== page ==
Mary Carpenter Emerson, class of 1927


In this interview, Mary Carpenter Emerson tells of her family’s tradition of attending Brown University, which included her mother, her maternal uncles and her maternal grandfather. Like her mother, Emerson became a science teacher, teaching biology, geometry, general science, chemistry and physics. She speaks of her early life: losing her father at age 11 while living in Louisiana, then moving with her mother to Rhode Island to be close to her mother’s family.

At age 15, she started at Pembroke, stating that’s when she “discovered men.” She tells of campus social life and fraternity dances, the effects of Prohibition, and the deep influence of Dean Margaret Shove Morriss. She speaks of her misgivings with Brown’s open curriculum, her extensive teaching career—in which she taught in Panama, China, and the Philippines—and her experience as a “Navy wife.” She concludes her interview by expressing her great appreciation for the educational opportunities she had and her dismay that many others were not given the same chances at education.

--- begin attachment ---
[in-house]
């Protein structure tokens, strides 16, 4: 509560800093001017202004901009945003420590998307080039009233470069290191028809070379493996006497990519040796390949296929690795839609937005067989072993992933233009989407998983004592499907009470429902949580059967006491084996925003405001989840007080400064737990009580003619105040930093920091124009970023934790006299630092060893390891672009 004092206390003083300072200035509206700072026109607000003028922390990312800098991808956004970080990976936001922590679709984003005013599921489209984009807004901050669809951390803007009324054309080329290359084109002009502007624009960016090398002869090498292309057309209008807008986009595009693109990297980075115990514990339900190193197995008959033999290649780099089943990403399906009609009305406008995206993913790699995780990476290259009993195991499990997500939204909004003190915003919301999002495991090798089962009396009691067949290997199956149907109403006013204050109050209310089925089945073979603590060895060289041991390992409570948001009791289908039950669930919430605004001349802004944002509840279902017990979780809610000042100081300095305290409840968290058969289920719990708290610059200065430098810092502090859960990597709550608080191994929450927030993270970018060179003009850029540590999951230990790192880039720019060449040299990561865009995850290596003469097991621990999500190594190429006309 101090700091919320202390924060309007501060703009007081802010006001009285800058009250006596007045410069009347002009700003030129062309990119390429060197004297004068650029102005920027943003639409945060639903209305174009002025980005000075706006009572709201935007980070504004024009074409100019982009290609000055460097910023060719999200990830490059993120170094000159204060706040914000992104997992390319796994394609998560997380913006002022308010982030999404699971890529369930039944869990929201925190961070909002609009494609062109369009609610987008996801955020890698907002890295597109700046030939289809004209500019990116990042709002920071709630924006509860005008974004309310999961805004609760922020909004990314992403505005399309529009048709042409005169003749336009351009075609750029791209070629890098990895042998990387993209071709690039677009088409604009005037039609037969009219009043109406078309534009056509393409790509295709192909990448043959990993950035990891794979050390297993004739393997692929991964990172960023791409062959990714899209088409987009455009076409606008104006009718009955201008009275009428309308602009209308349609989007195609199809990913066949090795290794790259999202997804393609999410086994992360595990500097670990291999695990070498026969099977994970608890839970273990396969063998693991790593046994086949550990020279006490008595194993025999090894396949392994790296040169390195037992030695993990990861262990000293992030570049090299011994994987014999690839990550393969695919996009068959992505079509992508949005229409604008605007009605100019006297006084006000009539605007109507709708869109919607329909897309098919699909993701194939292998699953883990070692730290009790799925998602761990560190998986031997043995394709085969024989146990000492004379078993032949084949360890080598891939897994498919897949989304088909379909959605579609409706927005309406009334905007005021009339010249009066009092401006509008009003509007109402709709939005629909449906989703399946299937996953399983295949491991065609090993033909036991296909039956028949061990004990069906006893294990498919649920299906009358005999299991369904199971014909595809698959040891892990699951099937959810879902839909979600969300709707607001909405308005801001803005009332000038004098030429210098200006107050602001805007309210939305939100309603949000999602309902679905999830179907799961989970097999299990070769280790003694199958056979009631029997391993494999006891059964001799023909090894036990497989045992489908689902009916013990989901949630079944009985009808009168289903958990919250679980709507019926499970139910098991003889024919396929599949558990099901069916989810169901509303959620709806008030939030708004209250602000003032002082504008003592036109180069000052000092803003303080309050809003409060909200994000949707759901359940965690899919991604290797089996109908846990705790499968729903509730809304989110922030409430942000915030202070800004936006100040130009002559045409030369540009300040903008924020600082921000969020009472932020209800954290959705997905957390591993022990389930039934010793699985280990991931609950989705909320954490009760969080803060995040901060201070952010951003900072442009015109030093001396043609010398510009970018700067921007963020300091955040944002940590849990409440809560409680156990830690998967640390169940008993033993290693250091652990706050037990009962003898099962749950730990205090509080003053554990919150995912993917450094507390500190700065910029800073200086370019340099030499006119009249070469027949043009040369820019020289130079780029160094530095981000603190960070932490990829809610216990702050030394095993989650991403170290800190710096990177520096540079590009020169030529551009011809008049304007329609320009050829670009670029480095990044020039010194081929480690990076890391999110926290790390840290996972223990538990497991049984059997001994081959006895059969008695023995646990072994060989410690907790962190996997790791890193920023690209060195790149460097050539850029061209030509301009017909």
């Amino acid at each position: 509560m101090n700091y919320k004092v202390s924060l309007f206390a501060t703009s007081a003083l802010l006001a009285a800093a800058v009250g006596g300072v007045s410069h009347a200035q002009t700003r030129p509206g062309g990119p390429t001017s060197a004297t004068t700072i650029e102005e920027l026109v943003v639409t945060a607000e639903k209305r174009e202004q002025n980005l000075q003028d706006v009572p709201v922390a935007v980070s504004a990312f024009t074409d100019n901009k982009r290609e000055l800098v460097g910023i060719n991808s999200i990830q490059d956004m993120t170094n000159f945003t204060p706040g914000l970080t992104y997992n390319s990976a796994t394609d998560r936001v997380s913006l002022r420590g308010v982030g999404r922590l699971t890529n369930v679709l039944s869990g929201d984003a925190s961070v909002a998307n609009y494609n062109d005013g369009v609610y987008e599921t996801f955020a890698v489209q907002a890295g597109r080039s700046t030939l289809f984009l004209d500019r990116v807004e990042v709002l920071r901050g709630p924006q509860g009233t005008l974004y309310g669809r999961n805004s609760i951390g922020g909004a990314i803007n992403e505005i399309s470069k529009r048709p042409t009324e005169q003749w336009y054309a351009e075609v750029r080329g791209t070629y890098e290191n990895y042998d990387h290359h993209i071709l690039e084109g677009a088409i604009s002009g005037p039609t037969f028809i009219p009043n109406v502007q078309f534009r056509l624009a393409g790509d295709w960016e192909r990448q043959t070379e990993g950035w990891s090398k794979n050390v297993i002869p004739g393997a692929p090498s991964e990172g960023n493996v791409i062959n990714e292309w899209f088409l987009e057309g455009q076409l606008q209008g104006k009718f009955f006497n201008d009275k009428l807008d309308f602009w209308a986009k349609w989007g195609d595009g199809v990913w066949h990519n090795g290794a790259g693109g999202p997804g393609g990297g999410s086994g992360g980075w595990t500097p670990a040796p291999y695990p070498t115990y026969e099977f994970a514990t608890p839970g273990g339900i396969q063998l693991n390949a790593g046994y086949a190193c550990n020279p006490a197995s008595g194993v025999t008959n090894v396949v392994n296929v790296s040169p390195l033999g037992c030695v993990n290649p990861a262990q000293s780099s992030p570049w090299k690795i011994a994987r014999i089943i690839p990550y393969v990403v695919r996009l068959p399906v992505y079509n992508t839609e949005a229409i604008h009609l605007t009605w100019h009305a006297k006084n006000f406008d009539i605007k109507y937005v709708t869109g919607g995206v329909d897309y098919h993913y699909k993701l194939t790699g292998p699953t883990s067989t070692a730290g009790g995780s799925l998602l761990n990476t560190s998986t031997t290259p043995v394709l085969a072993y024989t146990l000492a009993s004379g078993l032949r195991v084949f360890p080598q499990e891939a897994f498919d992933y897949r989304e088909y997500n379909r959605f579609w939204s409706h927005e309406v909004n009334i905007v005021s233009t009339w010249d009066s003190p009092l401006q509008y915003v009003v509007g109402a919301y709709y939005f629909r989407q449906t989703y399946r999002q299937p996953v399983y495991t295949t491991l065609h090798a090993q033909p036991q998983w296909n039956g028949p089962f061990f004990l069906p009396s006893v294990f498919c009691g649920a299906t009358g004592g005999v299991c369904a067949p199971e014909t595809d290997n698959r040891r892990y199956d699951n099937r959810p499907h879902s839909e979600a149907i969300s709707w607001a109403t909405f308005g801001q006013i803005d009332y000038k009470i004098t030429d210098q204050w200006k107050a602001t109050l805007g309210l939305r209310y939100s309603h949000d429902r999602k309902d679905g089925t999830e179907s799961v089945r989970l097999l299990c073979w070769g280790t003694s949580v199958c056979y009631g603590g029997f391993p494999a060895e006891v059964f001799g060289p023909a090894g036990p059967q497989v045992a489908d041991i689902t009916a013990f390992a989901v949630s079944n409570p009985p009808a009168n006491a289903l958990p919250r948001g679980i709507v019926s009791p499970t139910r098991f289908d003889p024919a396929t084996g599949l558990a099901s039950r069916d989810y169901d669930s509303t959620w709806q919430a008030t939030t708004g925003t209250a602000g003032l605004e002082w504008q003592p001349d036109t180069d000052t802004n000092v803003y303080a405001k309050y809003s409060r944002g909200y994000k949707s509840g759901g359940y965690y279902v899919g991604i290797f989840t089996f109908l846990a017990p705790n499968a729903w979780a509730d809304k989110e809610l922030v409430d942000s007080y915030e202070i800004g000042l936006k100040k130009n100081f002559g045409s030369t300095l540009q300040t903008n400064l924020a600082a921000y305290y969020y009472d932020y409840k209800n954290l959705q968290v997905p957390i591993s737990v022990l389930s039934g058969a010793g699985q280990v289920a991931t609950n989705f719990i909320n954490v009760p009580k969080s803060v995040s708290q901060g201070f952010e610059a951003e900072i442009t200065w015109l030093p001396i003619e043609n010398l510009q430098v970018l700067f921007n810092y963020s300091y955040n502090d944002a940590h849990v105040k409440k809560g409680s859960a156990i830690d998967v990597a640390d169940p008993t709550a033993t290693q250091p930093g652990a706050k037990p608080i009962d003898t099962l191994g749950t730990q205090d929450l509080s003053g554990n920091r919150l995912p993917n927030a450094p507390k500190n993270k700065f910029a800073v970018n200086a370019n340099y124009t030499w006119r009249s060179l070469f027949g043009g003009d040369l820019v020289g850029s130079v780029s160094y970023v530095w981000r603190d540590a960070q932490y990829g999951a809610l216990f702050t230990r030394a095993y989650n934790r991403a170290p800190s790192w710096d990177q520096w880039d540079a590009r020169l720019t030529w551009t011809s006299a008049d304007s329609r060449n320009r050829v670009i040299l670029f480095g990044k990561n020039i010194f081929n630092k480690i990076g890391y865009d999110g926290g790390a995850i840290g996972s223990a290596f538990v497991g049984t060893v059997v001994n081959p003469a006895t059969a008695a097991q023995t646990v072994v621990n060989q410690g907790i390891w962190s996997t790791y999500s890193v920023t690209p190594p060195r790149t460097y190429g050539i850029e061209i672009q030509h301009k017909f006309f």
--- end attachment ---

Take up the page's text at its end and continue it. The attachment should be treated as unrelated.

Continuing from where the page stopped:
Recorded on May 6, 1988 in Warwick, RI
Interviewed by Ashley Wilbur

Suggested Chicago style citation: Emerson, Mary Carpenter. Interview. By Ashley Wilbur. Pembroke Center Oral History Project, Brown University. May 6, 1988.


Mary Carpenter Emerson was born in Louisiana where she lived until the age of eleven. She moved to Rhode Island with her mother after her father passed away. After graduating from Pembroke College in 1927, she received a Bachelor of Education degree from the Rhode Island College of Education. She travelled extensively with her husband, an officer in the Navy, and taught in various schools throughout the world. She had two children, born in the Philippines and Hawaii. Emerson passed away in May of 2004.